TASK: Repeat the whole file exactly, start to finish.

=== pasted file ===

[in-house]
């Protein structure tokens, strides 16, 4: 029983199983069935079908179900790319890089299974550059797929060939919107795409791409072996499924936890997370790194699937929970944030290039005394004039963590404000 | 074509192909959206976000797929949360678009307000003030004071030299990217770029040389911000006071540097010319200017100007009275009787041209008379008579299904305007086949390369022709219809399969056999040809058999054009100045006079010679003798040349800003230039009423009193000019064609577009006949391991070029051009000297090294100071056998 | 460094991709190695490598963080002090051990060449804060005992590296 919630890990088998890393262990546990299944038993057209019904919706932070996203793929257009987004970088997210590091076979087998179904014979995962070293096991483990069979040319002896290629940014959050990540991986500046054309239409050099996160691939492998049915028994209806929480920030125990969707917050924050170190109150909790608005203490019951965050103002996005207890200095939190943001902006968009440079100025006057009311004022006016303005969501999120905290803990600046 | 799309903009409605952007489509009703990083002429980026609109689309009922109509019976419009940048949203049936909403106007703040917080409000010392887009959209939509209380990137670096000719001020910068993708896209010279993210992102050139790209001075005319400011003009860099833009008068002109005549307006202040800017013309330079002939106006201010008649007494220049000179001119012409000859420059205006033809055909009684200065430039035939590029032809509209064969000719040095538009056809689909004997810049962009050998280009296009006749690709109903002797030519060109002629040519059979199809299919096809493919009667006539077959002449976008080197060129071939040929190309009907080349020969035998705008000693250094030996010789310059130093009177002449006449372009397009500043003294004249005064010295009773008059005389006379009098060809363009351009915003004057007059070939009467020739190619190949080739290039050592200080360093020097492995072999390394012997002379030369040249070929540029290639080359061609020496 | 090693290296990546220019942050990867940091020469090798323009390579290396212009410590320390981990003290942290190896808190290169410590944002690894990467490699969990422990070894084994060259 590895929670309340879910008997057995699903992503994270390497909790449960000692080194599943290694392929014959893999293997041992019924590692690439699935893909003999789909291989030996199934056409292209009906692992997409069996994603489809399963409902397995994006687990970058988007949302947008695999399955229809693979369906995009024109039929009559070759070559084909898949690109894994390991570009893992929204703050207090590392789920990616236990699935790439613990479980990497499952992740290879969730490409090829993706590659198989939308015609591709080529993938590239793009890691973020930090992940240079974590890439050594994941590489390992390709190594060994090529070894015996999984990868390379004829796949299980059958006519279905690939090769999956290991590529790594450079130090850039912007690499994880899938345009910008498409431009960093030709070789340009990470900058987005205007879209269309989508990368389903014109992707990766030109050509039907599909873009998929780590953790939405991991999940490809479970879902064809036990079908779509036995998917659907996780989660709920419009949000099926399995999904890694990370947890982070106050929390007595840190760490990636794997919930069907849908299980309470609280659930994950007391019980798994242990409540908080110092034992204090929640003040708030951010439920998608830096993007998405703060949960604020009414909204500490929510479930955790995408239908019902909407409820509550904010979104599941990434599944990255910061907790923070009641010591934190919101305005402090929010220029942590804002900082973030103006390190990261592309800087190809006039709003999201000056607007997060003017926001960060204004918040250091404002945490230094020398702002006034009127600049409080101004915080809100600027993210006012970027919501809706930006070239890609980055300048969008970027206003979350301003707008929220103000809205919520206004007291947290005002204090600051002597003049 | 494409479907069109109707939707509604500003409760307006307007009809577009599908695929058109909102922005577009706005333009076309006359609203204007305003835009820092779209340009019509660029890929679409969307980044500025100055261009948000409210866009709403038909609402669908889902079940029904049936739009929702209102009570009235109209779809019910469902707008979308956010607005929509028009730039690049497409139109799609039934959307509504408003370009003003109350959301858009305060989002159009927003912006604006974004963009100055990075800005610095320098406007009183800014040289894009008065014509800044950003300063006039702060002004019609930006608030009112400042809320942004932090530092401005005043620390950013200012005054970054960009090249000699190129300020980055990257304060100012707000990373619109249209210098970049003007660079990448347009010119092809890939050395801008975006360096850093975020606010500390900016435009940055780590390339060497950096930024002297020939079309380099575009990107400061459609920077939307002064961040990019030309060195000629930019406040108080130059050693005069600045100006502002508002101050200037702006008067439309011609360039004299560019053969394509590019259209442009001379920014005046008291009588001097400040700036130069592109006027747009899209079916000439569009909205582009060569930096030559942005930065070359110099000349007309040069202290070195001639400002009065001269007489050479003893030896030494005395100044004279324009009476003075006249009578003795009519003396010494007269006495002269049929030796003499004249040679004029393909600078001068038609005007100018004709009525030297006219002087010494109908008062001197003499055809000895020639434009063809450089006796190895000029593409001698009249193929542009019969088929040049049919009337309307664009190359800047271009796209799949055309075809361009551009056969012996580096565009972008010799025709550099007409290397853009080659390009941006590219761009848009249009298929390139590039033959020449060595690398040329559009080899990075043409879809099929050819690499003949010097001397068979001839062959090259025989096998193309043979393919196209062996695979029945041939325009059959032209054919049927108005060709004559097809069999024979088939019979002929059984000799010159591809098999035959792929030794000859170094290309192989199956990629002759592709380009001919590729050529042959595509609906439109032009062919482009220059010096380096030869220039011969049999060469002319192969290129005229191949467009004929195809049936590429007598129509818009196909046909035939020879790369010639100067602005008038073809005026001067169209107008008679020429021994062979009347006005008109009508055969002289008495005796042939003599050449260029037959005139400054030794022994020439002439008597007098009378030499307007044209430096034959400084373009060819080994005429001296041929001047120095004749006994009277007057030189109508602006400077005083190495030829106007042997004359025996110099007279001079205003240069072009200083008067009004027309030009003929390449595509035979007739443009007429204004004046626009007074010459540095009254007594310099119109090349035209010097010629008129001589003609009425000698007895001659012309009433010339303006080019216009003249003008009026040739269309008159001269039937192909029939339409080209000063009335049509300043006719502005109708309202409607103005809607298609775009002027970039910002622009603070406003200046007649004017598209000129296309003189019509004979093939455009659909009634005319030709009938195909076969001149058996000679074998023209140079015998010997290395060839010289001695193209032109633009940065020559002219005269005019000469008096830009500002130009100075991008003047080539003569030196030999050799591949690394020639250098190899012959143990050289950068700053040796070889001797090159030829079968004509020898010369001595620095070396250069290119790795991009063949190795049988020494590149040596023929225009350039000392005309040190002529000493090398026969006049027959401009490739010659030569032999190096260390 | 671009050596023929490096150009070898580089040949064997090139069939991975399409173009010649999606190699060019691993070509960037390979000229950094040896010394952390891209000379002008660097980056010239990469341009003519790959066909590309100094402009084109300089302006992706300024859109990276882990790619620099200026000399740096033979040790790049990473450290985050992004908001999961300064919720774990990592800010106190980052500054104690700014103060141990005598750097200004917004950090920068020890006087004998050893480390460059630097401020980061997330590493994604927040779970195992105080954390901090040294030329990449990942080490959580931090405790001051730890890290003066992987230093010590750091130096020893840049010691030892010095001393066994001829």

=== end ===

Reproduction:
[in-house]
């Protein structure tokens, strides 16, 4: 029983199983069935079908179900790319890089299974550059797929060939919107795409791409072996499924936890997370790194699937929970944030290039005394004039963590404000 | 074509192909959206976000797929949360678009307000003030004071030299990217770029040389911000006071540097010319200017100007009275009787041209008379008579299904305007086949390369022709219809399969056999040809058999054009100045006079010679003798040349800003230039009423009193000019064609577009006949391991070029051009000297090294100071056998 | 460094991709190695490598963080002090051990060449804060005992590296 919630890990088998890393262990546990299944038993057209019904919706932070996203793929257009987004970088997210590091076979087998179904014979995962070293096991483990069979040319002896290629940014959050990540991986500046054309239409050099996160691939492998049915028994209806929480920030125990969707917050924050170190109150909790608005203490019951965050103002996005207890200095939190943001902006968009440079100025006057009311004022006016303005969501999120905290803990600046 | 799309903009409605952007489509009703990083002429980026609109689309009922109509019976419009940048949203049936909403106007703040917080409000010392887009959209939509209380990137670096000719001020910068993708896209010279993210992102050139790209001075005319400011003009860099833009008068002109005549307006202040800017013309330079002939106006201010008649007494220049000179001119012409000859420059205006033809055909009684200065430039035939590029032809509209064969000719040095538009056809689909004997810049962009050998280009296009006749690709109903002797030519060109002629040519059979199809299919096809493919009667006539077959002449976008080197060129071939040929190309009907080349020969035998705008000693250094030996010789310059130093009177002449006449372009397009500043003294004249005064010295009773008059005389006379009098060809363009351009915003004057007059070939009467020739190619190949080739290039050592200080360093020097492995072999390394012997002379030369040249070929540029290639080359061609020496 | 090693290296990546220019942050990867940091020469090798323009390579290396212009410590320390981990003290942290190896808190290169410590944002690894990467490699969990422990070894084994060259 590895929670309340879910008997057995699903992503994270390497909790449960000692080194599943290694392929014959893999293997041992019924590692690439699935893909003999789909291989030996199934056409292209009906692992997409069996994603489809399963409902397995994006687990970058988007949302947008695999399955229809693979369906995009024109039929009559070759070559084909898949690109894994390991570009893992929204703050207090590392789920990616236990699935790439613990479980990497499952992740290879969730490409090829993706590659198989939308015609591709080529993938590239793009890691973020930090992940240079974590890439050594994941590489390992390709190594060994090529070894015996999984990868390379004829796949299980059958006519279905690939090769999956290991590529790594450079130090850039912007690499994880899938345009910008498409431009960093030709070789340009990470900058987005205007879209269309989508990368389903014109992707990766030109050509039907599909873009998929780590953790939405991991999940490809479970879902064809036990079908779509036995998917659907996780989660709920419009949000099926399995999904890694990370947890982070106050929390007595840190760490990636794997919930069907849908299980309470609280659930994950007391019980798994242990409540908080110092034992204090929640003040708030951010439920998608830096993007998405703060949960604020009414909204500490929510479930955790995408239908019902909407409820509550904010979104599941990434599944990255910061907790923070009641010591934190919101305005402090929010220029942590804002900082973030103006390190990261592309800087190809006039709003999201000056607007997060003017926001960060204004918040250091404002945490230094020398702002006034009127600049409080101004915080809100600027993210006012970027919501809706930006070239890609980055300048969008970027206003979350301003707008929220103000809205919520206004007291947290005002204090600051002597003049 | 494409479907069109109707939707509604500003409760307006307007009809577009599908695929058109909102922005577009706005333009076309006359609203204007305003835009820092779209340009019509660029890929679409969307980044500025100055261009948000409210866009709403038909609402669908889902079940029904049936739009929702209102009570009235109209779809019910469902707008979308956010607005929509028009730039690049497409139109799609039934959307509504408003370009003003109350959301858009305060989002159009927003912006604006974004963009100055990075800005610095320098406007009183800014040289894009008065014509800044950003300063006039702060002004019609930006608030009112400042809320942004932090530092401005005043620390950013200012005054970054960009090249000699190129300020980055990257304060100012707000990373619109249209210098970049003007660079990448347009010119092809890939050395801008975006360096850093975020606010500390900016435009940055780590390339060497950096930024002297020939079309380099575009990107400061459609920077939307002064961040990019030309060195000629930019406040108080130059050693005069600045100006502002508002101050200037702006008067439309011609360039004299560019053969394509590019259209442009001379920014005046008291009588001097400040700036130069592109006027747009899209079916000439569009909205582009060569930096030559942005930065070359110099000349007309040069202290070195001639400002009065001269007489050479003893030896030494005395100044004279324009009476003075006249009578003795009519003396010494007269006495002269049929030796003499004249040679004029393909600078001068038609005007100018004709009525030297006219002087010494109908008062001197003499055809000895020639434009063809450089006796190895000029593409001698009249193929542009019969088929040049049919009337309307664009190359800047271009796209799949055309075809361009551009056969012996580096565009972008010799025709550099007409290397853009080659390009941006590219761009848009249009298929390139590039033959020449060595690398040329559009080899990075043409879809099929050819690499003949010097001397068979001839062959090259025989096998193309043979393919196209062996695979029945041939325009059959032209054919049927108005060709004559097809069999024979088939019979002929059984000799010159591809098999035959792929030794000859170094290309192989199956990629002759592709380009001919590729050529042959595509609906439109032009062919482009220059010096380096030869220039011969049999060469002319192969290129005229191949467009004929195809049936590429007598129509818009196909046909035939020879790369010639100067602005008038073809005026001067169209107008008679020429021994062979009347006005008109009508055969002289008495005796042939003599050449260029037959005139400054030794022994020439002439008597007098009378030499307007044209430096034959400084373009060819080994005429001296041929001047120095004749006994009277007057030189109508602006400077005083190495030829106007042997004359025996110099007279001079205003240069072009200083008067009004027309030009003929390449595509035979007739443009007429204004004046626009007074010459540095009254007594310099119109090349035209010097010629008129001589003609009425000698007895001659012309009433010339303006080019216009003249003008009026040739269309008159001269039937192909029939339409080209000063009335049509300043006719502005109708309202409607103005809607298609775009002027970039910002622009603070406003200046007649004017598209000129296309003189019509004979093939455009659909009634005319030709009938195909076969001149058996000679074998023209140079015998010997290395060839010289001695193209032109633009940065020559002219005269005019000469008096830009500002130009100075991008003047080539003569030196030999050799591949690394020639250098190899012959143990050289950068700053040796070889001797090159030829079968004509020898010369001595620095070396250069290119790795991009063949190795049988020494590149040596023929225009350039000392005309040190002529000493090398026969006049027959401009490739010659030569032999190096260390 | 671009050596023929490096150009070898580089040949064997090139069939991975399409173009010649999606190699060019691993070509960037390979000229950094040896010394952390891209000379002008660097980056010239990469341009003519790959066909590309100094402009084109300089302006992706300024859109990276882990790619620099200026000399740096033979040790790049990473450290985050992004908001999961300064919720774990990592800010106190980052500054104690700014103060141990005598750097200004917004950090920068020890006087004998050893480390460059630097401020980061997330590493994604927040779970195992105080954390901090040294030329990449990942080490959580931090405790001051730890890290003066992987230093010590750091130096020893840049010691030892010095001393066994001829």